How Parenting Affects a Child’s Development
From encouraging schoolwork and sports to modeling values as a child grows (remember, they do as you do, not as you say!) parents influence their children’s lives. They are, however, not the only on-the-ground influencers—especially after children enter school and begin interacting with the world at large.
Most parents work to give children the best start possible, but it’s also important for parents to recognize that kids come into the world with their own temperaments, personalities, and goals. While parents may want to push their child down a certain path, a parents’ job is to provide an interface with the world that ultimately prepares a child for complete independence and the ability to pursue whatever path they choose.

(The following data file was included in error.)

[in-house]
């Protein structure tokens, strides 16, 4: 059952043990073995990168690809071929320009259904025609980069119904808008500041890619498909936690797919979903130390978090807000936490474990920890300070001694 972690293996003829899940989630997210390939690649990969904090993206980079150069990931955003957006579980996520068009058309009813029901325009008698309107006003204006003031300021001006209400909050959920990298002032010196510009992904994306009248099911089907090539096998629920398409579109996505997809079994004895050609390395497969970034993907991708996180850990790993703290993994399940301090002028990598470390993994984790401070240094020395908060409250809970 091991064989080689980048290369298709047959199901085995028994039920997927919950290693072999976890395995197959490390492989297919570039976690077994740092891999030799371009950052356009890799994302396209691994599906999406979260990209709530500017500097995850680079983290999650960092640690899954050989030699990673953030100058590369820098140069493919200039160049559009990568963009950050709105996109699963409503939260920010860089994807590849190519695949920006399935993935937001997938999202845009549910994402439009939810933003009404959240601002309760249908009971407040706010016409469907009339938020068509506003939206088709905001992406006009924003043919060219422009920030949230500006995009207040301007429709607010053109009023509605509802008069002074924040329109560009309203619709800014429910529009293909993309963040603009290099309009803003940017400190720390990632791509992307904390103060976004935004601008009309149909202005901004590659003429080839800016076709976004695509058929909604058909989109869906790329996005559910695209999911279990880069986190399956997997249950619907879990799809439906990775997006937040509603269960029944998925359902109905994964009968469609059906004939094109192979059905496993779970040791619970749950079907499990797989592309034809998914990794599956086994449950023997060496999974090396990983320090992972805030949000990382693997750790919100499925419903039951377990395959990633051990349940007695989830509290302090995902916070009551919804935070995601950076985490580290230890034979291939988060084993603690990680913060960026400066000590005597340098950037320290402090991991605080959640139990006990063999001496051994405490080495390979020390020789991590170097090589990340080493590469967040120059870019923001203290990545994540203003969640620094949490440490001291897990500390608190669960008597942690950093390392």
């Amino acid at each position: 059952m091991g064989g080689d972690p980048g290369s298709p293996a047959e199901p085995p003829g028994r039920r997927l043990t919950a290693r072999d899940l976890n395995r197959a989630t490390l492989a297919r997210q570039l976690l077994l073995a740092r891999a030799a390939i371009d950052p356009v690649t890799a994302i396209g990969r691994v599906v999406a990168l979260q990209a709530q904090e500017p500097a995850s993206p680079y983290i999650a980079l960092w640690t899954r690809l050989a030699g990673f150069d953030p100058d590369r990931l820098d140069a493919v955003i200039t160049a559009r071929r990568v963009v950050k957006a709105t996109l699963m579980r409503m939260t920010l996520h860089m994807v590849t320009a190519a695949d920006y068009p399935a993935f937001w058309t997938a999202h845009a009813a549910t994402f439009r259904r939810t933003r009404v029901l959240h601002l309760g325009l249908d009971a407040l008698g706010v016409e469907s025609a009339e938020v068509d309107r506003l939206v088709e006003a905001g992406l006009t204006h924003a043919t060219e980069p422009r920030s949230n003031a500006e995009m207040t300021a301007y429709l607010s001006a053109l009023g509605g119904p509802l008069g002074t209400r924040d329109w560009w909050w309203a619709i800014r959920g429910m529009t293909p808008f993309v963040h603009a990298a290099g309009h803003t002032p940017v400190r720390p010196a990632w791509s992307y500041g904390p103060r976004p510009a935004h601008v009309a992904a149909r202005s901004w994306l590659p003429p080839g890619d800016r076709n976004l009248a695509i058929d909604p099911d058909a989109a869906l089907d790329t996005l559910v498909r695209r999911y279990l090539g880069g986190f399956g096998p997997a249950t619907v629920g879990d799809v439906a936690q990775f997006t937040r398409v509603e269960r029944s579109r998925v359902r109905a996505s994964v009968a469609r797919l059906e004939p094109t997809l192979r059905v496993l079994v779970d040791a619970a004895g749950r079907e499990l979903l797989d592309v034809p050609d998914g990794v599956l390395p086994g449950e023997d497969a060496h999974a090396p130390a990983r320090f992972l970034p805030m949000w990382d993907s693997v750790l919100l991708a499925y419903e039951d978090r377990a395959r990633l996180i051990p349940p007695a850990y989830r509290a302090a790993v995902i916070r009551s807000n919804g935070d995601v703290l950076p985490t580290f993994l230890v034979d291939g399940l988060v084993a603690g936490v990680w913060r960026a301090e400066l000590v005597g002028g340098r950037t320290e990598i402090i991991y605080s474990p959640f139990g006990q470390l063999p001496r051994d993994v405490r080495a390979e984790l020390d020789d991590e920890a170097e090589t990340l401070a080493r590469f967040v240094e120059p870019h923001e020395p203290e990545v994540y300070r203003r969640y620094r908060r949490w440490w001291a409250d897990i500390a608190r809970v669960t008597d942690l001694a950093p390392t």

In a rapidly changing world, parenting can be subject to fads and changing styles, and parenting in some privileged circles has become a competitive sport. But the needs of child development as delineated by science remain relatively stable: safety, structure, support, and love.
How to be a good parent
To parent effectively, it’s not enough to simply avoid the obvious dangers like abuse, neglect, or overindulgence. Indeed, The National Academy of Sciences delineates four major responsibilities for parents: maintaining children’s health and safety, promoting their emotional well-being, instilling social skills, and preparing children intellectually.
Numerous studies suggest that the best-adjusted children are reared by parents who find a way to combine warmth and sensitivity with clear behavioral expectations. Parents may find the Four C’s to be a helpful acronym:
- Care (showing acceptance and affection)
- Consistency (maintaining a stable environment)
- Choices (allowing the child to develop autonomy)
- Consequences (applying repercussions of choices, whether positive or negative).
– Mrs. Shikha Kothari